How to deploy Machine learning classifier to Heroku

Artificial inteligence Mar 09, 2020

Hi everybody, we are going to deploy a ML model trained using to Heroku, and using react.js as the frontend!
With this you could make a food classifier, car classifier you name it, also you can modify the app to put whatever model you want of course you have to change a couple of things, but this guide will give you the right start to making ML apps.
You can see a preview of what the app looks like here!

The first thing you need to do is fork this Repo to your github

Before deploying

We need to customize the repo for your own classifier, if you don't want to do this the repo will remain with the default 100 labels that i trained using unsplash images.

Follow this video to train your own model.

You should have a exported .pkl file, and upload it to Google drive or dropbox.

The link should be a direct link to download so use these generators to get direct links:
Google Drive

Here is the video for deploying the app:
*Coming soon*

Customize the app for your model

Edit the file inside the app directory and update the export_file_url variable with the URL of the model that you exported above.

In the same file, update the variable classes with the list of classes you expect from your model, you can get the in data.classes data being the name of your ImageDataBunch.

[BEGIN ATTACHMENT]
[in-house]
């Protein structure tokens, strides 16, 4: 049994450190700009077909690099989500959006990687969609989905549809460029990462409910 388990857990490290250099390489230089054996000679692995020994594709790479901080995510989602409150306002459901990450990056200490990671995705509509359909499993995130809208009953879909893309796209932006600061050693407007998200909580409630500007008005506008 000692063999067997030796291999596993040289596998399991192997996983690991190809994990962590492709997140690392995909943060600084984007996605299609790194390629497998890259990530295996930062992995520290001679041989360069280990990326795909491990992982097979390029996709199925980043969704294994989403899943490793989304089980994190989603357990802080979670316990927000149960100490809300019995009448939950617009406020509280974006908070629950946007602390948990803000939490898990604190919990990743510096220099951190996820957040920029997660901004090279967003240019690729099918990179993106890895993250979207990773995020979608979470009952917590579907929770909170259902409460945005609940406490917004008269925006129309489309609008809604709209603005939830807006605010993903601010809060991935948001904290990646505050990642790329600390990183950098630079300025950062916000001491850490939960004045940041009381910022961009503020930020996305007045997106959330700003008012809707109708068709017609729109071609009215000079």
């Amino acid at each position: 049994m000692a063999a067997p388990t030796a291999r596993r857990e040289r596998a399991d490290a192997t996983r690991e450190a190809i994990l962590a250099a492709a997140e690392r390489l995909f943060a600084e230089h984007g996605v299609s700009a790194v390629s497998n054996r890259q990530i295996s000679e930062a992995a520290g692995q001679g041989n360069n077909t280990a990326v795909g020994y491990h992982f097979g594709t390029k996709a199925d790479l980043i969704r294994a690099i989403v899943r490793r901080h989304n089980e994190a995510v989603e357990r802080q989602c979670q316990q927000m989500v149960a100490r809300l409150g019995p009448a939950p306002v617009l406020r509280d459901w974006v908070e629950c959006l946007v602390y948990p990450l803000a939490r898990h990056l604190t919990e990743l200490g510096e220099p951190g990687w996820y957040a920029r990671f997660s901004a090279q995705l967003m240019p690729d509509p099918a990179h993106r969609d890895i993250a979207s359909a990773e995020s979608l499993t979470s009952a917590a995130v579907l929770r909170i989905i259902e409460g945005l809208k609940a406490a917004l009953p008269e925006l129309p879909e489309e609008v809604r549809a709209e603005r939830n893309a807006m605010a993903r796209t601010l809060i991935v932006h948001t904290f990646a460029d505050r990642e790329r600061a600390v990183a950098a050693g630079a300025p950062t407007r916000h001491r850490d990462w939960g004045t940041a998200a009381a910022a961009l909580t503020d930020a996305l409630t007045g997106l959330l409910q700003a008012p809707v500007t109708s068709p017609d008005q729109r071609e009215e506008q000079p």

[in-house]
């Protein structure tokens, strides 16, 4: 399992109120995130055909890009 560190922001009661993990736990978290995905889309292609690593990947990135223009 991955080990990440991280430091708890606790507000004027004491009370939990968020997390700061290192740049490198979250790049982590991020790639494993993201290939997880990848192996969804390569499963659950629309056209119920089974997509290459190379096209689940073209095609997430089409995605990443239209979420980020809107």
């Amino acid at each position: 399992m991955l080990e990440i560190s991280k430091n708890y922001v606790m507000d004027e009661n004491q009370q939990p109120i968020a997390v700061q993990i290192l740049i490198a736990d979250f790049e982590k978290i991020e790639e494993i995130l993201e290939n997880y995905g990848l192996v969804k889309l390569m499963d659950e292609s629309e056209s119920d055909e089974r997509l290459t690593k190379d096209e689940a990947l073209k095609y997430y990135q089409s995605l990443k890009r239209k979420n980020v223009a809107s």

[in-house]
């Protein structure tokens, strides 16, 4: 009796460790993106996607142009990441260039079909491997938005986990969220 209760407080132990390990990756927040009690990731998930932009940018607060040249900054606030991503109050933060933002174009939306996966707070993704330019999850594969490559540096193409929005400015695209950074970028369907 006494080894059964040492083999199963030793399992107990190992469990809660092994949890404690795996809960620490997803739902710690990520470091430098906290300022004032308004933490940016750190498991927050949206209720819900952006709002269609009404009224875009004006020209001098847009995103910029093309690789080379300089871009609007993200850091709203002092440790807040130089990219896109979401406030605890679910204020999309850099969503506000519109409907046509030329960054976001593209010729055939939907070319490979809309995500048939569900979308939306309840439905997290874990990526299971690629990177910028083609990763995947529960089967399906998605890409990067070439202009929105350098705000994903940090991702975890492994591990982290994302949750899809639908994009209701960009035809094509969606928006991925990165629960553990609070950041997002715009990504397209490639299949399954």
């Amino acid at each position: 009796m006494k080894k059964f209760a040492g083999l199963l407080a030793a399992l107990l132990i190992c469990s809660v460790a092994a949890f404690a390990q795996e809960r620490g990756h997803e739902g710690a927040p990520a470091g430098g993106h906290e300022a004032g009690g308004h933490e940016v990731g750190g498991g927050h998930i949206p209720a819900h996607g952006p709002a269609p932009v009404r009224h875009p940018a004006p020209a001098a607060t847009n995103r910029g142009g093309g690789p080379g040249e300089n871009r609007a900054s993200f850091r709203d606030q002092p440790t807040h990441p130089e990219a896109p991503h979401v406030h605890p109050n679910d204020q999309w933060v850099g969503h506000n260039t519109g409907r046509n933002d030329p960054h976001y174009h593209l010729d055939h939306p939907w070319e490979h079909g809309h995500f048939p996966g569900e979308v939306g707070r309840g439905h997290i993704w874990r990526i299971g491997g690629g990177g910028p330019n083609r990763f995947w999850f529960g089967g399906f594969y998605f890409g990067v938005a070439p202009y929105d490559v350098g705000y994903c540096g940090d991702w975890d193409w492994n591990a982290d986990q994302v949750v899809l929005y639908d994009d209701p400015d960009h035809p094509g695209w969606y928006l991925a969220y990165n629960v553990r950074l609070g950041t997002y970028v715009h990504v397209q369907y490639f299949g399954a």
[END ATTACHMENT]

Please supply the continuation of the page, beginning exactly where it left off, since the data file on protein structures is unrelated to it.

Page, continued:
Put your classes in the file app/static/data.js this is used in the frontend.

Deploy to Heroku

  1. Create a Heroku account
  2. Go to your dashboard and add a new app
  3. Into the deploy tab select github in the Deployment method section and connect to your account
  4. Search and select the repo to deploy!
  5. Hit Enable automatic deploy, then hit deploy!

That's it! you have the app running i hope, now if you want to know how it works

How all works

Now we are going to see how all works from the server to the react.js frontend

The backend part

This is the file, this file has all the backend functions of the app

import aiohttp
import asyncio
import uvicorn
import os
from fastai import *
from import *
from io import BytesIO
from starlette.applications import Starlette
from starlette.middleware.cors import CORSMiddleware
from starlette.responses import HTMLResponse, JSONResponse
from starlette.staticfiles import StaticFiles
import requests

Port = int(os.environ.get('PORT', 5000))

export_file_url = ''
export_file_name = ''

classes = ["" , ""]
path = Path(__file__).parent

app = Starlette()
app.add_middleware(CORSMiddleware, allow_origins=['*'], allow_headers=['X-Requested-With', 'Content-Type'])
app.mount('/static', StaticFiles(directory='app/static'))
app.mount('/prod-view', StaticFiles(directory='app/prod-view')) imports and variables

Here we have in the Port variable the port that heroku sets in the PORT environ variable, if PORT is not set it defaults as 5000
Then we have the export_file_url , export_file_name , classes that you have to change for your own model.

We are going to use Starlette as our web service interface, Starlette is Asynchronous so we can use async and await in our python code and have multiple requests to our app.